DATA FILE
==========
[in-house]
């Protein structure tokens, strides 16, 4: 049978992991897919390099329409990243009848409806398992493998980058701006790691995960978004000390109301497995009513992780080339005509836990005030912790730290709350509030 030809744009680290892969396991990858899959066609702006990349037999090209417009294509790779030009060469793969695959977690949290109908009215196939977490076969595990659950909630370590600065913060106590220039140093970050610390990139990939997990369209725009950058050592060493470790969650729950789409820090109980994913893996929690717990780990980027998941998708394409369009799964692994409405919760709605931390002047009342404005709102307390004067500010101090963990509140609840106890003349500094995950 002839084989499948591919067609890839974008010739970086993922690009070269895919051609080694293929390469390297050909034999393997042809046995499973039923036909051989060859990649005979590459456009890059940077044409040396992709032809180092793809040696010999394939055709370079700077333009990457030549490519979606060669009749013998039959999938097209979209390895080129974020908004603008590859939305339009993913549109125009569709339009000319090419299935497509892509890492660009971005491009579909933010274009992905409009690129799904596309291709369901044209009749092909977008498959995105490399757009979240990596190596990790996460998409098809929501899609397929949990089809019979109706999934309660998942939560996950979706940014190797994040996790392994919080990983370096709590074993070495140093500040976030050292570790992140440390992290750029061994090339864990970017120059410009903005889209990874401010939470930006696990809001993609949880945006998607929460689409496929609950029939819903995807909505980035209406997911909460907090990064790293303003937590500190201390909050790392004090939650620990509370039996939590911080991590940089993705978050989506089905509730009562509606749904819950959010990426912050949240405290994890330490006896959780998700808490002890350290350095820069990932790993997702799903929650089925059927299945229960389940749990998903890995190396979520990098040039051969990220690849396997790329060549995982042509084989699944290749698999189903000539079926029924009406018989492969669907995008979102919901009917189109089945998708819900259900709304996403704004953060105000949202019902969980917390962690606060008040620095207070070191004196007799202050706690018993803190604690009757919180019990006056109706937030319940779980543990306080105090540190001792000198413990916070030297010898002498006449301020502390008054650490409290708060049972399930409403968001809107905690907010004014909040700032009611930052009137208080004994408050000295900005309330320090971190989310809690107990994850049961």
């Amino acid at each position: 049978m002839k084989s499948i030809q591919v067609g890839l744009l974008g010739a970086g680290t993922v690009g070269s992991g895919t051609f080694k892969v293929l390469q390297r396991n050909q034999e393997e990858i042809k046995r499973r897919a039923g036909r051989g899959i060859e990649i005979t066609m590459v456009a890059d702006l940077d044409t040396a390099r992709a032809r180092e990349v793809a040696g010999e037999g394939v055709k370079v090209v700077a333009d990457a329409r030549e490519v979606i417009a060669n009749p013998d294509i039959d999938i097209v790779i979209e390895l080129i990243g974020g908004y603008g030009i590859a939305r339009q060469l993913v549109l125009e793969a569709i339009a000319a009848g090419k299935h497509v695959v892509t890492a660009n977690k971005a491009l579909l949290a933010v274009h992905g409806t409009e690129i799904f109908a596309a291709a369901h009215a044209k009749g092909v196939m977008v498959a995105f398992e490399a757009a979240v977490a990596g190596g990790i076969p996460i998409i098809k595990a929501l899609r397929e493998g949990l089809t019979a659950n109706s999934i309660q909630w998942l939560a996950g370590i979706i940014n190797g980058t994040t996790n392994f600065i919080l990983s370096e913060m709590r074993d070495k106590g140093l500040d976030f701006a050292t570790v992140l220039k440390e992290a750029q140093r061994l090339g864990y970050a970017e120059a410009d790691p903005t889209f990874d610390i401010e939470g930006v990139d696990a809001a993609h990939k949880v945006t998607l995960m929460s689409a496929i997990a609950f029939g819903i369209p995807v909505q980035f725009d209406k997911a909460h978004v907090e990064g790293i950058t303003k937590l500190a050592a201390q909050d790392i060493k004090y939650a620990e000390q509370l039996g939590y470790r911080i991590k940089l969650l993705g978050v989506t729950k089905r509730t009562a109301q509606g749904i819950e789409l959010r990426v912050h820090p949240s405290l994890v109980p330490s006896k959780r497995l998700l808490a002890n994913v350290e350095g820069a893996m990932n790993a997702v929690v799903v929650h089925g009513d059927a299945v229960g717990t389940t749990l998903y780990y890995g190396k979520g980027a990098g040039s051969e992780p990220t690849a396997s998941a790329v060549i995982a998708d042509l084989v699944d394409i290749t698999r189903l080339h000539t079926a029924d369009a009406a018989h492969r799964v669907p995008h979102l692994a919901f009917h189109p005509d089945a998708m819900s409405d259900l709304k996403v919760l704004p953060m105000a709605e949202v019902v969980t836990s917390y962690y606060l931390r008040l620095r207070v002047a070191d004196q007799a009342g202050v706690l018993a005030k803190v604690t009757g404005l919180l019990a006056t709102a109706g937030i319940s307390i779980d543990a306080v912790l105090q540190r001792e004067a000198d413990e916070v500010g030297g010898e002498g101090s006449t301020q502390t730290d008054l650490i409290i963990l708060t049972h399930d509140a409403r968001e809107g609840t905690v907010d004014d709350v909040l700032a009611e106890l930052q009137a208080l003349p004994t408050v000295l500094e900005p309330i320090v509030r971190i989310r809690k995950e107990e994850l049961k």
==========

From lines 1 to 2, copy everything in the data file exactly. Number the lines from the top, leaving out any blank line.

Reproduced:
[in-house]
């Protein structure tokens, strides 16, 4: 049978992991897919390099329409990243009848409806398992493998980058701006790691995960978004000390109301497995009513992780080339005509836990005030912790730290709350509030 030809744009680290892969396991990858899959066609702006990349037999090209417009294509790779030009060469793969695959977690949290109908009215196939977490076969595990659950909630370590600065913060106590220039140093970050610390990139990939997990369209725009950058050592060493470790969650729950789409820090109980994913893996929690717990780990980027998941998708394409369009799964692994409405919760709605931390002047009342404005709102307390004067500010101090963990509140609840106890003349500094995950 002839084989499948591919067609890839974008010739970086993922690009070269895919051609080694293929390469390297050909034999393997042809046995499973039923036909051989060859990649005979590459456009890059940077044409040396992709032809180092793809040696010999394939055709370079700077333009990457030549490519979606060669009749013998039959999938097209979209390895080129974020908004603008590859939305339009993913549109125009569709339009000319090419299935497509892509890492660009971005491009579909933010274009992905409009690129799904596309291709369901044209009749092909977008498959995105490399757009979240990596190596990790996460998409098809929501899609397929949990089809019979109706999934309660998942939560996950979706940014190797994040996790392994919080990983370096709590074993070495140093500040976030050292570790992140440390992290750029061994090339864990970017120059410009903005889209990874401010939470930006696990809001993609949880945006998607929460689409496929609950029939819903995807909505980035209406997911909460907090990064790293303003937590500190201390909050790392004090939650620990509370039996939590911080991590940089993705978050989506089905509730009562509606749904819950959010990426912050949240405290994890330490006896959780998700808490002890350290350095820069990932790993997702799903929650089925059927299945229960389940749990998903890995190396979520990098040039051969990220690849396997790329060549995982042509084989699944290749698999189903000539079926029924009406018989492969669907995008979102919901009917189109089945998708819900259900709304996403704004953060105000949202019902969980917390962690606060008040620095207070070191004196007799202050706690018993803190604690009757919180019990006056109706937030319940779980543990306080105090540190001792000198413990916070030297010898002498006449301020502390008054650490409290708060049972399930409403968001809107905690907010004014909040700032009611930052009137208080004994408050000295900005309330320090971190989310809690107990994850049961």